1964 Briefly Revisited: AotY, part 2

Playlist(s) of music in this post: Spotify
If you only listen to one song: Autumn Serenade, John Coltrane and Johnny Hartman

A list of better albums

Imagine how awesome it would have been if these albums were the 1964 nominees.

  • Green Onions, Booker T. & the M.G.'s
  • All Alone, Frank Sinatra
  • The Freewheelin' Bob Dylan, Bob Dylan
  • Please Please Me, The Beatles
  • John Coltrane and Johnny Hartman, John Coltrane and Johnny Hartman
I've seen the watchtower. It's pretty cool.

Disclosure time: I've never formed a solid connection with Bob Dylan's work.

All the same, it's hard to imagine a world in which I don't know Bob Dylan, which makes it hard to appreciate his importance to the progress of music. It's hard to pretend I haven't been to numerous open mics, with numerous musicians, who've performed numerous songs that sound like the songs on this album.

The Freewheelin' Bob Dylan sounds pedestrian to me; honestly, now, it sort of is. One of the crueler rewards for having a sound that revolutionizes the musical world is that, once the dust settles, you no longer sound revolutionary.

In terms of production, this album is decidedly a step backward, which may have heightened its appeal. Consider that this slick sounding song by The Swingle Singers was on an album nominated for 1964's Album of the Year.

In contrast, it's easier to imagine the appeal of something more like this song by Bob Dylan.

Then again, it doesn't take a genius to say "Bob Dylan is better than The Swingle Singers", decades after that truth is apparent.

The Beatles

Disclosure time: I have a friend, her name is Jess, once upon a time I told her I thought The Beatles were overrated. The Beatles are great, and she deserves 100% of the credit for what Beatles fandom I have.

Please Please Me is a great album. This song is on that album and that album was not nominated for 1964's Album of the Year.

This song, however, is on an album that was.

John Coltrane and Johnny Hartman

Long before I started this project, John Coltrane and Johnny Hartman was one of my favorite albums in the world.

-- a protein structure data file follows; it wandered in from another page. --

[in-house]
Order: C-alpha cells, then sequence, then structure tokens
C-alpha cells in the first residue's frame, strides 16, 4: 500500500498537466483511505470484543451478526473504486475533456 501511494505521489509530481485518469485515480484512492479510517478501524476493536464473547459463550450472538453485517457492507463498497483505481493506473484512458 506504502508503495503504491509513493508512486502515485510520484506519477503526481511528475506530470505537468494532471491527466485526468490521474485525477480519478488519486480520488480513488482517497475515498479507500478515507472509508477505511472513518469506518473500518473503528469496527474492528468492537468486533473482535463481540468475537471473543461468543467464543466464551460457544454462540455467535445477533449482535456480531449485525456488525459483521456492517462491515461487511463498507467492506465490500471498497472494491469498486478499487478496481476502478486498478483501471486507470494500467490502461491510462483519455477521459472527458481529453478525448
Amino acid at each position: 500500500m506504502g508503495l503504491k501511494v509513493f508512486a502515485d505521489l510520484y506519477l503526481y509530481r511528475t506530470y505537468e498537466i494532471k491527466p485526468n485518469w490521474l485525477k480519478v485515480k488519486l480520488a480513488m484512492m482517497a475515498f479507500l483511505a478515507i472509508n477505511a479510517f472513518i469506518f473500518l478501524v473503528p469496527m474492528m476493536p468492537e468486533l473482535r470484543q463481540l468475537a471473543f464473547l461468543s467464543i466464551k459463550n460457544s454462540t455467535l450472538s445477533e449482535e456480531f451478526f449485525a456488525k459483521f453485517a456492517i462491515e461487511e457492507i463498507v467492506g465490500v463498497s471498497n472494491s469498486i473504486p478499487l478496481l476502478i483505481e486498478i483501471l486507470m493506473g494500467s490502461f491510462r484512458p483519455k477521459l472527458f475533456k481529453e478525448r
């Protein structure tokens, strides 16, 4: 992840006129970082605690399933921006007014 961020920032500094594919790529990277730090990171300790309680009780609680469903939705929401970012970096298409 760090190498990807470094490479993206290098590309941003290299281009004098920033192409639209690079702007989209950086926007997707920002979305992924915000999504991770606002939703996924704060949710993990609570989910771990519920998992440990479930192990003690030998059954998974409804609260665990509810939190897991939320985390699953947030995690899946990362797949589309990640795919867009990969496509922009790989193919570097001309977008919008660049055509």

If you aren't already listening to it, check out Autumn Serenade.

Chances are decent that this album needs to be the soundtrack to something in your life.[1]

Grammys, do we need to talk? You okay??

I can understand if you're still ignoring rock and roll... not ready for The Beatles? Okay.

Booker T. & the M.G.'s Green Onion isn't such far a cry from Mancini or Ray Charles, both of whom picked up nominations... but maybe a bit too funky? Okay.

Snubbing Sinatra for The Swingle Singers and Andy Williams?

Ignoring John Coltrane and Johnny Hartman, one of the best albums ever in the history of ever?

These nomination lists feel so atrociously bad, I'm actually curious to know if something else was going on in 1962 and 1963 that impacted the 1963 and 1964 awards.

I know that the Civil Rights Act of '64 and '65 are coming up... is there so much unrest in the country that nobody is making music?

Would the Grammys have faced some sort of political fallout for choosing some of these passed-over albums?

Was it muscle flexing? I can easily construct a narrative where the country is changing more rapidly than some people might like, and the old guard, in charge of the nomination process, asserts their authority by ignoring obviously-better-albums that represent the uncertain future, of which they are afraid, in favor of music that represents the past, with which they are more comfortable.[1:1]

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